Leave-one-out meta-analysis performs multiple meta-analyses by excluding one study at each analysis. It is common for studies to produce exaggerated effect sizes, which may distort the overall results. Leave-one-out meta-analysis is useful to investigate the influence of each study on the overall effect-size estimate and to identify influential studies.
You can now perform leave-one-out meta-analysis by using the new leaveoneout option with meta summarize and meta forestplot.
Let’s see it work
We will use the bcgset dataset of Colditz et al. (1994). This dataset has already been declared as metadata using meta esize. The BCG vaccine is used to prevent tuberculosis (TB). There are a total of 13 studies in the meta-analysis. For each study, subjects were randomly assigned to either a control group or a treatment group where they received the vaccine. The effect size of interest is the log risk-ratio of contracting TB.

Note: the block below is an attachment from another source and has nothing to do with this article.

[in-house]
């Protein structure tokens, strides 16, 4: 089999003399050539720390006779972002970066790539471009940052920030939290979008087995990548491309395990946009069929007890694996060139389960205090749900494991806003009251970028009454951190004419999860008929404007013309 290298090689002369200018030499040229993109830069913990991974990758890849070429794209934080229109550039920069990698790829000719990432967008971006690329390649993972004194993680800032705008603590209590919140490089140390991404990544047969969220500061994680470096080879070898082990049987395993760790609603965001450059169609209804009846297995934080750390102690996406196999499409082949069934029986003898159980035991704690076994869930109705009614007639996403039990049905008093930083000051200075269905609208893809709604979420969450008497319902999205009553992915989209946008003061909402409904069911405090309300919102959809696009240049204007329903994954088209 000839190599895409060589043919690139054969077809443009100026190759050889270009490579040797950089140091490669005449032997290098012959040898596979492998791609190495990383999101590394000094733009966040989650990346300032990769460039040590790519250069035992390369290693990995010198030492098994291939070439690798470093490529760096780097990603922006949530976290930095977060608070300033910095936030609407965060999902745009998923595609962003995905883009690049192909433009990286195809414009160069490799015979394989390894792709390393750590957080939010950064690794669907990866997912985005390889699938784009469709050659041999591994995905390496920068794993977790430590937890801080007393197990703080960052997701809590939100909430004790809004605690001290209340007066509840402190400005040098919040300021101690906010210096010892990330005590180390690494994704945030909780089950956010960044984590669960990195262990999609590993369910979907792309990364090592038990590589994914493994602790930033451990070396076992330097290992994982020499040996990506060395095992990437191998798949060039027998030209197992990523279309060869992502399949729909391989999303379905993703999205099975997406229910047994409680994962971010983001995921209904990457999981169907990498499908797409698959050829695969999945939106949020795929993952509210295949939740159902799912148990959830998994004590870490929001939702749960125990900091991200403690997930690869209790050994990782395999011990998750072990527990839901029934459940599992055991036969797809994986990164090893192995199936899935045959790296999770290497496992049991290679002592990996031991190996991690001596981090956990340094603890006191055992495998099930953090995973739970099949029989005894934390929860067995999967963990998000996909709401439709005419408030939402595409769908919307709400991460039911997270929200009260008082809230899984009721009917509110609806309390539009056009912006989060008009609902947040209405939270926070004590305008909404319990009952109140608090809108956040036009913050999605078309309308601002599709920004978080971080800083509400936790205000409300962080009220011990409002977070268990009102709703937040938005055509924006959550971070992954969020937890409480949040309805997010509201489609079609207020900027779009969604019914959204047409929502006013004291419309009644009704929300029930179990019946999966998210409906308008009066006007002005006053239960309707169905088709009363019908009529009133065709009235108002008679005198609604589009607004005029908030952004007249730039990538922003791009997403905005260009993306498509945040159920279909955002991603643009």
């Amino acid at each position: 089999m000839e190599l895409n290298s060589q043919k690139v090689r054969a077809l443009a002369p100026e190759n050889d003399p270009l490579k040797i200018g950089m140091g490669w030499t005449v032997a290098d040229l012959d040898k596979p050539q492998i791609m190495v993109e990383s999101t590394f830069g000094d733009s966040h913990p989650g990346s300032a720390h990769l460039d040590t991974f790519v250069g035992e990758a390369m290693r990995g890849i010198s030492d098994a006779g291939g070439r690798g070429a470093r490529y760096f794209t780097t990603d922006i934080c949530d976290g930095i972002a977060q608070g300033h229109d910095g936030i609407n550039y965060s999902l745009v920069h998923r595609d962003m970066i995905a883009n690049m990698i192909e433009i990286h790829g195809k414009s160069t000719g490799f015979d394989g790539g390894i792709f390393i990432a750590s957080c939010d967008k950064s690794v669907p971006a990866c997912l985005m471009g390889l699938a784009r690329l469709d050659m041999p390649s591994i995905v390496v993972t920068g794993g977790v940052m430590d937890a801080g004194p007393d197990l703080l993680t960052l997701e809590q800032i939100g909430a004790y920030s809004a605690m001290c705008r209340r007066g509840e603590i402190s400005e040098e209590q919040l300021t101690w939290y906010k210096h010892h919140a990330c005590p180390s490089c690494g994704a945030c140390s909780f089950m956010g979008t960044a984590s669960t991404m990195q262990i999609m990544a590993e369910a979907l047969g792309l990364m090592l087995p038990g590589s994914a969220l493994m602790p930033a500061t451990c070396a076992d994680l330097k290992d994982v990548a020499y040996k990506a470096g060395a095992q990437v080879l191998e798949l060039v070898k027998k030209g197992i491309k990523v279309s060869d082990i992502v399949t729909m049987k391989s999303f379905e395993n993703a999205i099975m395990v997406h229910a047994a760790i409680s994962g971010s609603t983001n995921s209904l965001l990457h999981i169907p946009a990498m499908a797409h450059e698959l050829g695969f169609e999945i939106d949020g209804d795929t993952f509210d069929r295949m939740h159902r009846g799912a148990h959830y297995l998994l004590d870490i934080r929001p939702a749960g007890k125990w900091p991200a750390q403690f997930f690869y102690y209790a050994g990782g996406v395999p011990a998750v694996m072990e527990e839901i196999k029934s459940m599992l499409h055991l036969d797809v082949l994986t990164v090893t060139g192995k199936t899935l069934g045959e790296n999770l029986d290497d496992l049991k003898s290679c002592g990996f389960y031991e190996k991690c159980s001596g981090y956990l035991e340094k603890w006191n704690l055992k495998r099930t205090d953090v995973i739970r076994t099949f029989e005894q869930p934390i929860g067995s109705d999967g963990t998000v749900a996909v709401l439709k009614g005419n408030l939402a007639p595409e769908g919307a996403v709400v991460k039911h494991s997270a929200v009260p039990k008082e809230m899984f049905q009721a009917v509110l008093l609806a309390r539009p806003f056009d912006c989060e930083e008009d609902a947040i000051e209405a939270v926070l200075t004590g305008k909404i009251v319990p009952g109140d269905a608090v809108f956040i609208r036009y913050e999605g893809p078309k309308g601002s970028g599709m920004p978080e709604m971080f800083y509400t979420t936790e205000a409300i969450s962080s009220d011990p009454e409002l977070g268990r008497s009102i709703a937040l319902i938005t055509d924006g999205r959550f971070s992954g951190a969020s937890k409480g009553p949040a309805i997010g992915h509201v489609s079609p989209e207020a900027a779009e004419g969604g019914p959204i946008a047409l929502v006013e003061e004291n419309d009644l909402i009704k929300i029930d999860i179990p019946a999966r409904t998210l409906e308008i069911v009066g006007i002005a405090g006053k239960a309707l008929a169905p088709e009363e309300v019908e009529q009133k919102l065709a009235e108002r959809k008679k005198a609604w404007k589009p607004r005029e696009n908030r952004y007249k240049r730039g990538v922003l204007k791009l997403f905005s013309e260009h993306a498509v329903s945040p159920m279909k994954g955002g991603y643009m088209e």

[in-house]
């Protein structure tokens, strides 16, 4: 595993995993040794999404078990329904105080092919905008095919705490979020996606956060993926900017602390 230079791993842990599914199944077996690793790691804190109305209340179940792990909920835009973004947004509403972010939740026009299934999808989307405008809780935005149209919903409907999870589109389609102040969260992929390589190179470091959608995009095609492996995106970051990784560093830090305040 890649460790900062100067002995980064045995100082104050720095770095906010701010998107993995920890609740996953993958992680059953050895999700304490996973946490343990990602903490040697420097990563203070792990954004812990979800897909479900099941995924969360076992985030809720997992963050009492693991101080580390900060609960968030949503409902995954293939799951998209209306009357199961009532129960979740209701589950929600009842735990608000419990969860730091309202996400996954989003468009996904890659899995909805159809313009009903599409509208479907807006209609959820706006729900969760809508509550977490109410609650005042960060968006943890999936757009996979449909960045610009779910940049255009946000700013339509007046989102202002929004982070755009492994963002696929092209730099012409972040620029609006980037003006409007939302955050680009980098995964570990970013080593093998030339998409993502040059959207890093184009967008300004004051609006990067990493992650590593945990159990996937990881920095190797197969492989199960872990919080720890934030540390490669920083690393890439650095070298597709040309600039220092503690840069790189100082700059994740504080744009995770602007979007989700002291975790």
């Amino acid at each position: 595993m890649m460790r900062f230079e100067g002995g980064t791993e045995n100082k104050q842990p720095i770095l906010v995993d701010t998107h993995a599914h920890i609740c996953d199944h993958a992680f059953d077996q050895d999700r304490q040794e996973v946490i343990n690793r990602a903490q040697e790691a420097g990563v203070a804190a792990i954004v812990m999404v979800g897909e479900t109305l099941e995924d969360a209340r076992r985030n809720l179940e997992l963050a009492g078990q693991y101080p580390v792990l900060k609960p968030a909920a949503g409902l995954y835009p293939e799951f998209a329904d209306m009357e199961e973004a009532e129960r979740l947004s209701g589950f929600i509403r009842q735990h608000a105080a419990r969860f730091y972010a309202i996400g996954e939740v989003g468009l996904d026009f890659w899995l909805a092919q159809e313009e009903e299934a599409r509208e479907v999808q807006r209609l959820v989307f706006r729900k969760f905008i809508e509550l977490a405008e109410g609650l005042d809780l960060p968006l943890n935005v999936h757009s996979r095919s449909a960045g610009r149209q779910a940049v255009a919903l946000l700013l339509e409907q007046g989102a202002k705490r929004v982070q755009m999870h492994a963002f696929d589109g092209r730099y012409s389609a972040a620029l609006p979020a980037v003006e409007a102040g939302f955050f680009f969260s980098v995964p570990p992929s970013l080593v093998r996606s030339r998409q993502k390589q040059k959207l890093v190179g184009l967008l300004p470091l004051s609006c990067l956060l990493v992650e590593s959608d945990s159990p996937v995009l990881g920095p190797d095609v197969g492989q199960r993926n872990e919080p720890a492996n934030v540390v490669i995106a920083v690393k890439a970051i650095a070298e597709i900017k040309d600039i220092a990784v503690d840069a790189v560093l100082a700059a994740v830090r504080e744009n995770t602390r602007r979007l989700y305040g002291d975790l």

. webuse bcgset (Efficacy of BCG vaccine against tuberculosis; set with -meta esize-)
Suppose you performed a meta-analysis, and you suspect that some studies may be potential outliers. You can use leave-one-out meta-analysis to quantify the impact of these potential outliers on the estimation of the overall effect size.
. meta forestplot, leaveoneout rr
For each study, the displayed effect size corresponds to an overall effect size computed from a meta-analysis excluding that study. The leave-one-out forest plot also displays a vertical line at the overall effect size based on the complete set of studies (with no omission) to help detect influential studies.
The omission of study 4 (Hart & Sutherland, 1977) or 8 (TPT Madras, 1980) seems to have a relatively larger influence (when compared with other studies) on the estimation of the overall effect size. Omitting study 4 causes the overall risk ratio to increase by roughly 0.04, whereas omitting study 8 causes the overall risk ratio to decrease by roughly 0.04.